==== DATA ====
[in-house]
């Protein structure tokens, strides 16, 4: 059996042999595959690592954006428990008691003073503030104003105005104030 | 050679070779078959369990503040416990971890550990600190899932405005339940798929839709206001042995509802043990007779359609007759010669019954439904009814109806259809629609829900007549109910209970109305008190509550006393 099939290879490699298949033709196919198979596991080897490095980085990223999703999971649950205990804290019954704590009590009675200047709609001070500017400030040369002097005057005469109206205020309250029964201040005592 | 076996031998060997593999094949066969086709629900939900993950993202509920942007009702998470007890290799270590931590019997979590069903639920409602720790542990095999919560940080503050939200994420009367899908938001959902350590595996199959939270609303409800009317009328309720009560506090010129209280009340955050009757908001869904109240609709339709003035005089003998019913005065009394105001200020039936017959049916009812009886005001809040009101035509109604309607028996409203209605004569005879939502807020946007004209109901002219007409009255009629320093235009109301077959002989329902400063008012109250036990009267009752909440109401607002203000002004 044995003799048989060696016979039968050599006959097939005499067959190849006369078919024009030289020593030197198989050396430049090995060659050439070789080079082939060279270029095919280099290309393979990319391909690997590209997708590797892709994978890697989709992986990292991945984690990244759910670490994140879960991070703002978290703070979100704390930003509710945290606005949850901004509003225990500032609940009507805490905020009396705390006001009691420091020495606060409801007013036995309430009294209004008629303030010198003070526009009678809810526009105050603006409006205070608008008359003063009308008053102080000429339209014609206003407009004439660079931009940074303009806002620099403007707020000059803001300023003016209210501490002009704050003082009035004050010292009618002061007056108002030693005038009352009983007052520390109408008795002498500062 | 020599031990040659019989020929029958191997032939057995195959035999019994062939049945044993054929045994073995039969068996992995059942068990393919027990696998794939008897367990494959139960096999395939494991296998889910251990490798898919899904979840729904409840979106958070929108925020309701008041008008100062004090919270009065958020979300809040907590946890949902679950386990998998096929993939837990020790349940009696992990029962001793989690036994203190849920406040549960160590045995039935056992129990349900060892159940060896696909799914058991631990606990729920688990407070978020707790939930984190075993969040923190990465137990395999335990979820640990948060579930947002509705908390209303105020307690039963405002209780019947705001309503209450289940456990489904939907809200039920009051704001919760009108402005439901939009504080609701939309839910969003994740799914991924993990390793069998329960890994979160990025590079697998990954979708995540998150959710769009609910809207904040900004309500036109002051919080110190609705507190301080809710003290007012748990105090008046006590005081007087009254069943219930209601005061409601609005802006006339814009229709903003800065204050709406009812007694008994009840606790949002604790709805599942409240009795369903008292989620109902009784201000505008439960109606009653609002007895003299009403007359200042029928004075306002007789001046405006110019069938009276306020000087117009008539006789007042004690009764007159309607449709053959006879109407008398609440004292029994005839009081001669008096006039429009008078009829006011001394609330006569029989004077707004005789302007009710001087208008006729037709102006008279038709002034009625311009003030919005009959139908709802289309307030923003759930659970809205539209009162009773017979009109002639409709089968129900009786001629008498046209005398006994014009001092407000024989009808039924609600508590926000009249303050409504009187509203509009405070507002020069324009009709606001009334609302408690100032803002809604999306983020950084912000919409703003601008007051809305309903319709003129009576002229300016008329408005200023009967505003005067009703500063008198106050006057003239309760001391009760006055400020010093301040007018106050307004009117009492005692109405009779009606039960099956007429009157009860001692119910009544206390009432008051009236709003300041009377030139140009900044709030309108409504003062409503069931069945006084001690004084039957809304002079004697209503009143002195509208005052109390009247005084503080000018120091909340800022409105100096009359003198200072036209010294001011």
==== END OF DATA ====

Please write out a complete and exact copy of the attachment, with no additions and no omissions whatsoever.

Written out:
[in-house]
């Protein structure tokens, strides 16, 4: 059996042999595959690592954006428990008691003073503030104003105005104030 | 050679070779078959369990503040416990971890550990600190899932405005339940798929839709206001042995509802043990007779359609007759010669019954439904009814109806259809629609829900007549109910209970109305008190509550006393 099939290879490699298949033709196919198979596991080897490095980085990223999703999971649950205990804290019954704590009590009675200047709609001070500017400030040369002097005057005469109206205020309250029964201040005592 | 076996031998060997593999094949066969086709629900939900993950993202509920942007009702998470007890290799270590931590019997979590069903639920409602720790542990095999919560940080503050939200994420009367899908938001959902350590595996199959939270609303409800009317009328309720009560506090010129209280009340955050009757908001869904109240609709339709003035005089003998019913005065009394105001200020039936017959049916009812009886005001809040009101035509109604309607028996409203209605004569005879939502807020946007004209109901002219007409009255009629320093235009109301077959002989329902400063008012109250036990009267009752909440109401607002203000002004 044995003799048989060696016979039968050599006959097939005499067959190849006369078919024009030289020593030197198989050396430049090995060659050439070789080079082939060279270029095919280099290309393979990319391909690997590209997708590797892709994978890697989709992986990292991945984690990244759910670490994140879960991070703002978290703070979100704390930003509710945290606005949850901004509003225990500032609940009507805490905020009396705390006001009691420091020495606060409801007013036995309430009294209004008629303030010198003070526009009678809810526009105050603006409006205070608008008359003063009308008053102080000429339209014609206003407009004439660079931009940074303009806002620099403007707020000059803001300023003016209210501490002009704050003082009035004050010292009618002061007056108002030693005038009352009983007052520390109408008795002498500062 | 020599031990040659019989020929029958191997032939057995195959035999019994062939049945044993054929045994073995039969068996992995059942068990393919027990696998794939008897367990494959139960096999395939494991296998889910251990490798898919899904979840729904409840979106958070929108925020309701008041008008100062004090919270009065958020979300809040907590946890949902679950386990998998096929993939837990020790349940009696992990029962001793989690036994203190849920406040549960160590045995039935056992129990349900060892159940060896696909799914058991631990606990729920688990407070978020707790939930984190075993969040923190990465137990395999335990979820640990948060579930947002509705908390209303105020307690039963405002209780019947705001309503209450289940456990489904939907809200039920009051704001919760009108402005439901939009504080609701939309839910969003994740799914991924993990390793069998329960890994979160990025590079697998990954979708995540998150959710769009609910809207904040900004309500036109002051919080110190609705507190301080809710003290007012748990105090008046006590005081007087009254069943219930209601005061409601609005802006006339814009229709903003800065204050709406009812007694008994009840606790949002604790709805599942409240009795369903008292989620109902009784201000505008439960109606009653609002007895003299009403007359200042029928004075306002007789001046405006110019069938009276306020000087117009008539006789007042004690009764007159309607449709053959006879109407008398609440004292029994005839009081001669008096006039429009008078009829006011001394609330006569029989004077707004005789302007009710001087208008006729037709102006008279038709002034009625311009003030919005009959139908709802289309307030923003759930659970809205539209009162009773017979009109002639409709089968129900009786001629008498046209005398006994014009001092407000024989009808039924609600508590926000009249303050409504009187509203509009405070507002020069324009009709606001009334609302408690100032803002809604999306983020950084912000919409703003601008007051809305309903319709003129009576002229300016008329408005200023009967505003005067009703500063008198106050006057003239309760001391009760006055400020010093301040007018106050307004009117009492005692109405009779009606039960099956007429009157009860001692119910009544206390009432008051009236709003300041009377030139140009900044709030309108409504003062409503069931069945006084001690004084039957809304002079004697209503009143002195509208005052109390009247005084503080000018120091909340800022409105100096009359003198200072036209010294001011």